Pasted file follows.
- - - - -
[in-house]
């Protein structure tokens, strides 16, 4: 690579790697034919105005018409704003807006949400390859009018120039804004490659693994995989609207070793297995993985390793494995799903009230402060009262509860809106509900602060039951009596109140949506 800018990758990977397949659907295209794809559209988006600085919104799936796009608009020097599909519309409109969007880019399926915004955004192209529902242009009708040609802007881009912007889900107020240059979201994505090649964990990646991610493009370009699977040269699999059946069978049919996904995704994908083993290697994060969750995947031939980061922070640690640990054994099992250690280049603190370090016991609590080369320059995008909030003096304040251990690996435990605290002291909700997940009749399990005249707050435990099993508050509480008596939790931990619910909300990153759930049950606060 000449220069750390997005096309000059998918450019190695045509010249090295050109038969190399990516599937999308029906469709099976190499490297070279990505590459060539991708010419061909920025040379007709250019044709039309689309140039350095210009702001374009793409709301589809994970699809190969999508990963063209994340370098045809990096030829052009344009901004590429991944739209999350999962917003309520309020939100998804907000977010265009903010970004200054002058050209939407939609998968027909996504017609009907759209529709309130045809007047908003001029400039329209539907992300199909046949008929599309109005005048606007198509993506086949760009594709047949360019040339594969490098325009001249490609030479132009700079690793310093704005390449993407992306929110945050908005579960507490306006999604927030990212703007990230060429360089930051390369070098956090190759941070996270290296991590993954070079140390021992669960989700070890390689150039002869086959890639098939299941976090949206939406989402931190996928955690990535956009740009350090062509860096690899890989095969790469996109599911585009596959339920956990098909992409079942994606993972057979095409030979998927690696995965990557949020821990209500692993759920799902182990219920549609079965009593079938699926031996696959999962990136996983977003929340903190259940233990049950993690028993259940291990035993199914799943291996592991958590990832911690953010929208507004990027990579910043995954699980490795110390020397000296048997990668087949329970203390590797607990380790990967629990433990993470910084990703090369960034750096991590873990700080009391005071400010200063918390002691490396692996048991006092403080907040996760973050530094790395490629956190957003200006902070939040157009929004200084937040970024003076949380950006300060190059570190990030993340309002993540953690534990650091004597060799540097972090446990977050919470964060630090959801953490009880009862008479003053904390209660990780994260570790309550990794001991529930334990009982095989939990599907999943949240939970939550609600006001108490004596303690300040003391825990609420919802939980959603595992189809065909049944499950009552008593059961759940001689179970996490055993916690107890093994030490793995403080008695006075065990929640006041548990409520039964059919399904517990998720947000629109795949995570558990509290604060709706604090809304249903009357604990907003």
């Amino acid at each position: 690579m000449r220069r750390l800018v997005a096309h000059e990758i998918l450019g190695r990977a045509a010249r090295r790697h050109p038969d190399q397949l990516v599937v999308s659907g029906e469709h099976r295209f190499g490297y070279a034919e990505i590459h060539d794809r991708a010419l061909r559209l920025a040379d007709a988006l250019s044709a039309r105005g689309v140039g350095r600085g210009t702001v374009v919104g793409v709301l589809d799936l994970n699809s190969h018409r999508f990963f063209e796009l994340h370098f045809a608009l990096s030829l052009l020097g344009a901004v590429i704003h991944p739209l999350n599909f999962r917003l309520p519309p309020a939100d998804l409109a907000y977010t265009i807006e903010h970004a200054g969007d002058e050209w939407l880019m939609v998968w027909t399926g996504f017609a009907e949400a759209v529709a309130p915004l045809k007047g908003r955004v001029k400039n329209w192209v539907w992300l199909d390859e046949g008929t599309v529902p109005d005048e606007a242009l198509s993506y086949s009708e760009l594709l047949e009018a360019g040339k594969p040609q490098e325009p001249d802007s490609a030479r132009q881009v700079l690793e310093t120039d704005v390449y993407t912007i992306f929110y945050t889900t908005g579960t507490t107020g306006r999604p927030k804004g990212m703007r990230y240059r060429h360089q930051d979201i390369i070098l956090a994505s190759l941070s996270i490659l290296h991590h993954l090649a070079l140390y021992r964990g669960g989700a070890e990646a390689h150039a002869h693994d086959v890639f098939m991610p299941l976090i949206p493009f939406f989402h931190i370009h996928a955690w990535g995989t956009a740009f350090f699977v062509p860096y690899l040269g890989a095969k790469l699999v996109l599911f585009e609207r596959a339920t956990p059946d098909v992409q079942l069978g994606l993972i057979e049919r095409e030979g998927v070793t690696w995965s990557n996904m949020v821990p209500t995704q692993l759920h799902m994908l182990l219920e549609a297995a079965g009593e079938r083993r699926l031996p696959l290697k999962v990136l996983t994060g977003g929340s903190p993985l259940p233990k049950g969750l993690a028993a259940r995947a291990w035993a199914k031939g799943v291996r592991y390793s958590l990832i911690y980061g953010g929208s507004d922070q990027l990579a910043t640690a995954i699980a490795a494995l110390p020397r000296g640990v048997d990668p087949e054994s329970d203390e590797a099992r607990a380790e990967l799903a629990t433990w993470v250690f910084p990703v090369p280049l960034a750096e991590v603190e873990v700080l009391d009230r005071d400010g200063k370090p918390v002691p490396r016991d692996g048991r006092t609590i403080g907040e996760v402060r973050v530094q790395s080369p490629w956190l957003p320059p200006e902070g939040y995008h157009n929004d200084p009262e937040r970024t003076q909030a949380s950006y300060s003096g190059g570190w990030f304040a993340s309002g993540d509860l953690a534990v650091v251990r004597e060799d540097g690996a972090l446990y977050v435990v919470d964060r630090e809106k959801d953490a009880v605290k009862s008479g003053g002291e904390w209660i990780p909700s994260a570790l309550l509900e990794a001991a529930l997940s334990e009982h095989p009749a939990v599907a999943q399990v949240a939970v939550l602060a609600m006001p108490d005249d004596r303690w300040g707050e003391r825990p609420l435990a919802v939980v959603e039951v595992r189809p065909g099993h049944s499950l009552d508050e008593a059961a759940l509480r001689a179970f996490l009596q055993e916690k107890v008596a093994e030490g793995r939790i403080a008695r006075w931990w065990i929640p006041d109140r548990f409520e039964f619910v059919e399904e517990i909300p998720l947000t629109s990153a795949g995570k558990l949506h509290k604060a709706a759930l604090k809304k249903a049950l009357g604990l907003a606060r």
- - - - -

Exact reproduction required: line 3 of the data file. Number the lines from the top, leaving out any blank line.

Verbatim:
């Amino acid at each position: 690579m000449r220069r750390l800018v997005a096309h000059e990758i998918l450019g190695r990977a045509a010249r090295r790697h050109p038969d190399q397949l990516v599937v999308s659907g029906e469709h099976r295209f190499g490297y070279a034919e990505i590459h060539d794809r991708a010419l061909r559209l920025a040379d007709a988006l250019s044709a039309r105005g689309v140039g350095r600085g210009t702001v374009v919104g793409v709301l589809d799936l994970n699809s190969h018409r999508f990963f063209e796009l994340h370098f045809a608009l990096s030829l052009l020097g344009a901004v590429i704003h991944p739209l999350n599909f999962r917003l309520p519309p309020a939100d998804l409109a907000y977010t265009i807006e903010h970004a200054g969007d002058e050209w939407l880019m939609v998968w027909t399926g996504f017609a009907e949400a759209v529709a309130p915004l045809k007047g908003r955004v001029k400039n329209w192209v539907w992300l199909d390859e046949g008929t599309v529902p109005d005048e606007a242009l198509s993506y086949s009708e760009l594709l047949e009018a360019g040339k594969p040609q490098e325009p001249d802007s490609a030479r132009q881009v700079l690793e310093t120039d704005v390449y993407t912007i992306f929110y945050t889900t908005g579960t507490t107020g306006r999604p927030k804004g990212m703007r990230y240059r060429h360089q930051d979201i390369i070098l956090a994505s190759l941070s996270i490659l290296h991590h993954l090649a070079l140390y021992r964990g669960g989700a070890e990646a390689h150039a002869h693994d086959v890639f098939m991610p299941l976090i949206p493009f939406f989402h931190i370009h996928a955690w990535g995989t956009a740009f350090f699977v062509p860096y690899l040269g890989a095969k790469l699999v996109l599911f585009e609207r596959a339920t956990p059946d098909v992409q079942l069978g994606l993972i057979e049919r095409e030979g998927v070793t690696w995965s990557n996904m949020v821990p209500t995704q692993l759920h799902m994908l182990l219920e549609a297995a079965g009593e079938r083993r699926l031996p696959l290697k999962v990136l996983t994060g977003g929340s903190p993985l259940p233990k049950g969750l993690a028993a259940r995947a291990w035993a199914k031939g799943v291996r592991y390793s958590l990832i911690y980061g953010g929208s507004d922070q990027l990579a910043t640690a995954i699980a490795a494995l110390p020397r000296g640990v048997d990668p087949e054994s329970d203390e590797a099992r607990a380790e990967l799903a629990t433990w993470v250690f910084p990703v090369p280049l960034a750096e991590v603190e873990v700080l009391d009230r005071d400010g200063k370090p918390v002691p490396r016991d692996g048991r006092t609590i403080g907040e996760v402060r973050v530094q790395s080369p490629w956190l957003p320059p200006e902070g939040y995008h157009n929004d200084p009262e937040r970024t003076q909030a949380s950006y300060s003096g190059g570190w990030f304040a993340s309002g993540d509860l953690a534990v650091v251990r004597e060799d540097g690996a972090l446990y977050v435990v919470d964060r630090e809106k959801d953490a009880v605290k009862s008479g003053g002291e904390w209660i990780p909700s994260a570790l309550l509900e990794a001991a529930l997940s334990e009982h095989p009749a939990v599907a999943q399990v949240a939970v939550l602060a609600m006001p108490d005249d004596r303690w300040g707050e003391r825990p609420l435990a919802v939980v959603e039951v595992r189809p065909g099993h049944s499950l009552d508050e008593a059961a759940l509480r001689a179970f996490l009596q055993e916690k107890v008596a093994e030490g793995r939790i403080a008695r006075w931990w065990i929640p006041d109140r548990f409520e039964f619910v059919e399904e517990i909300p998720l947000t629109s990153a795949g995570k558990l949506h509290k604060a709706a759930l604090k809304k249903a049950l009357g604990l907003a606060r």